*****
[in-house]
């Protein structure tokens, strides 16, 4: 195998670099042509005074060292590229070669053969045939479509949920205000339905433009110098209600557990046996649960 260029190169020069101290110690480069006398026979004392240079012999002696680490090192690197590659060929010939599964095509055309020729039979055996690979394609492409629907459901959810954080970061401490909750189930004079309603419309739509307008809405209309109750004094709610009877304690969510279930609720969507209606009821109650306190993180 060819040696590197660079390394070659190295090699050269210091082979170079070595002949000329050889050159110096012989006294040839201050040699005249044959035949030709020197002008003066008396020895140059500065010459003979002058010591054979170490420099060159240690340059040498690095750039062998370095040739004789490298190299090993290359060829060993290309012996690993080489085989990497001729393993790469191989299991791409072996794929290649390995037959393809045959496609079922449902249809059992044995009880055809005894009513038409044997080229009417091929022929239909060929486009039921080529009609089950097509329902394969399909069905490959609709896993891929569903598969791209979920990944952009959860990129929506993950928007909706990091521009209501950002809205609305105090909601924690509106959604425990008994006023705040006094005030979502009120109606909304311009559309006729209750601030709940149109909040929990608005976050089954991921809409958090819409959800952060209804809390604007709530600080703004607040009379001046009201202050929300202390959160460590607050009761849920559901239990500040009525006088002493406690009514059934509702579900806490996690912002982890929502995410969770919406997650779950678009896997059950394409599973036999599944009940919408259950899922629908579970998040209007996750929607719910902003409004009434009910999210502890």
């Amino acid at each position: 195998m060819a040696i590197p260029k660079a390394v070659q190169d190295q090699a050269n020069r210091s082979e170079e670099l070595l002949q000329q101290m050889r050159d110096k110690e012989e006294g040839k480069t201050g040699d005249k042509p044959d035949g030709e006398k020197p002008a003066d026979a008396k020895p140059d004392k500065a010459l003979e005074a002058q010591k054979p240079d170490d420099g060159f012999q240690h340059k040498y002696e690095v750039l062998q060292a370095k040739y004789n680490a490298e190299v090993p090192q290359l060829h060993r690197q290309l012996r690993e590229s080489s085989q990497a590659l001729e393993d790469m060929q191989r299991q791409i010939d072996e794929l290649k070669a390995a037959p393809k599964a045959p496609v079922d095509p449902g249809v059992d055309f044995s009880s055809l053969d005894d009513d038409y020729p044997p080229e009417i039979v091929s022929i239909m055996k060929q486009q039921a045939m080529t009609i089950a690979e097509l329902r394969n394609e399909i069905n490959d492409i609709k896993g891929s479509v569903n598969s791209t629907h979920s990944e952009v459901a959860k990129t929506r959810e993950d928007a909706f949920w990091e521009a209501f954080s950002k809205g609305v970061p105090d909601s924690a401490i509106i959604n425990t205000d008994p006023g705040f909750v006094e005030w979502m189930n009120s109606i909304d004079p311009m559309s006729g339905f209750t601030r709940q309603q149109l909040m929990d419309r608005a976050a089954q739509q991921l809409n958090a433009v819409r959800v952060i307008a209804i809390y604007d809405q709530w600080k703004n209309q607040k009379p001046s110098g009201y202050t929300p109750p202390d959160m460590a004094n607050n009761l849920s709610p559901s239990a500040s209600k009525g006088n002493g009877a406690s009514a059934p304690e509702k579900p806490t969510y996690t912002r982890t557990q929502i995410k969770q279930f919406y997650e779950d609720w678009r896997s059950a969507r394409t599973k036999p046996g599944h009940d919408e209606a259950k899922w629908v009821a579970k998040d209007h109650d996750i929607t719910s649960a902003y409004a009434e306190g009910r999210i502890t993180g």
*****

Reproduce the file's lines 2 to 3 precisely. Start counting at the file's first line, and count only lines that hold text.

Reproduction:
């Protein structure tokens, strides 16, 4: 195998670099042509005074060292590229070669053969045939479509949920205000339905433009110098209600557990046996649960 260029190169020069101290110690480069006398026979004392240079012999002696680490090192690197590659060929010939599964095509055309020729039979055996690979394609492409629907459901959810954080970061401490909750189930004079309603419309739509307008809405209309109750004094709610009877304690969510279930609720969507209606009821109650306190993180 060819040696590197660079390394070659190295090699050269210091082979170079070595002949000329050889050159110096012989006294040839201050040699005249044959035949030709020197002008003066008396020895140059500065010459003979002058010591054979170490420099060159240690340059040498690095750039062998370095040739004789490298190299090993290359060829060993290309012996690993080489085989990497001729393993790469191989299991791409072996794929290649390995037959393809045959496609079922449902249809059992044995009880055809005894009513038409044997080229009417091929022929239909060929486009039921080529009609089950097509329902394969399909069905490959609709896993891929569903598969791209979920990944952009959860990129929506993950928007909706990091521009209501950002809205609305105090909601924690509106959604425990008994006023705040006094005030979502009120109606909304311009559309006729209750601030709940149109909040929990608005976050089954991921809409958090819409959800952060209804809390604007709530600080703004607040009379001046009201202050929300202390959160460590607050009761849920559901239990500040009525006088002493406690009514059934509702579900806490996690912002982890929502995410969770919406997650779950678009896997059950394409599973036999599944009940919408259950899922629908579970998040209007996750929607719910902003409004009434009910999210502890």
């Amino acid at each position: 195998m060819a040696i590197p260029k660079a390394v070659q190169d190295q090699a050269n020069r210091s082979e170079e670099l070595l002949q000329q101290m050889r050159d110096k110690e012989e006294g040839k480069t201050g040699d005249k042509p044959d035949g030709e006398k020197p002008a003066d026979a008396k020895p140059d004392k500065a010459l003979e005074a002058q010591k054979p240079d170490d420099g060159f012999q240690h340059k040498y002696e690095v750039l062998q060292a370095k040739y004789n680490a490298e190299v090993p090192q290359l060829h060993r690197q290309l012996r690993e590229s080489s085989q990497a590659l001729e393993d790469m060929q191989r299991q791409i010939d072996e794929l290649k070669a390995a037959p393809k599964a045959p496609v079922d095509p449902g249809v059992d055309f044995s009880s055809l053969d005894d009513d038409y020729p044997p080229e009417i039979v091929s022929i239909m055996k060929q486009q039921a045939m080529t009609i089950a690979e097509l329902r394969n394609e399909i069905n490959d492409i609709k896993g891929s479509v569903n598969s791209t629907h979920s990944e952009v459901a959860k990129t929506r959810e993950d928007a909706f949920w990091e521009a209501f954080s950002k809205g609305v970061p105090d909601s924690a401490i509106i959604n425990t205000d008994p006023g705040f909750v006094e005030w979502m189930n009120s109606i909304d004079p311009m559309s006729g339905f209750t601030r709940q309603q149109l909040m929990d419309r608005a976050a089954q739509q991921l809409n958090a433009v819409r959800v952060i307008a209804i809390y604007d809405q709530w600080k703004n209309q607040k009379p001046s110098g009201y202050t929300p109750p202390d959160m460590a004094n607050n009761l849920s709610p559901s239990a500040s209600k009525g006088n002493g009877a406690s009514a059934p304690e509702k579900p806490t969510y996690t912002r982890t557990q929502i995410k969770q279930f919406y997650e779950d609720w678009r896997s059950a969507r394409t599973k036999p046996g599944h009940d919408e209606a259950k899922w629908v009821a579970k998040d209007h109650d996750i929607t719910s649960a902003y409004a009434e306190g009910r999210i502890t993180g």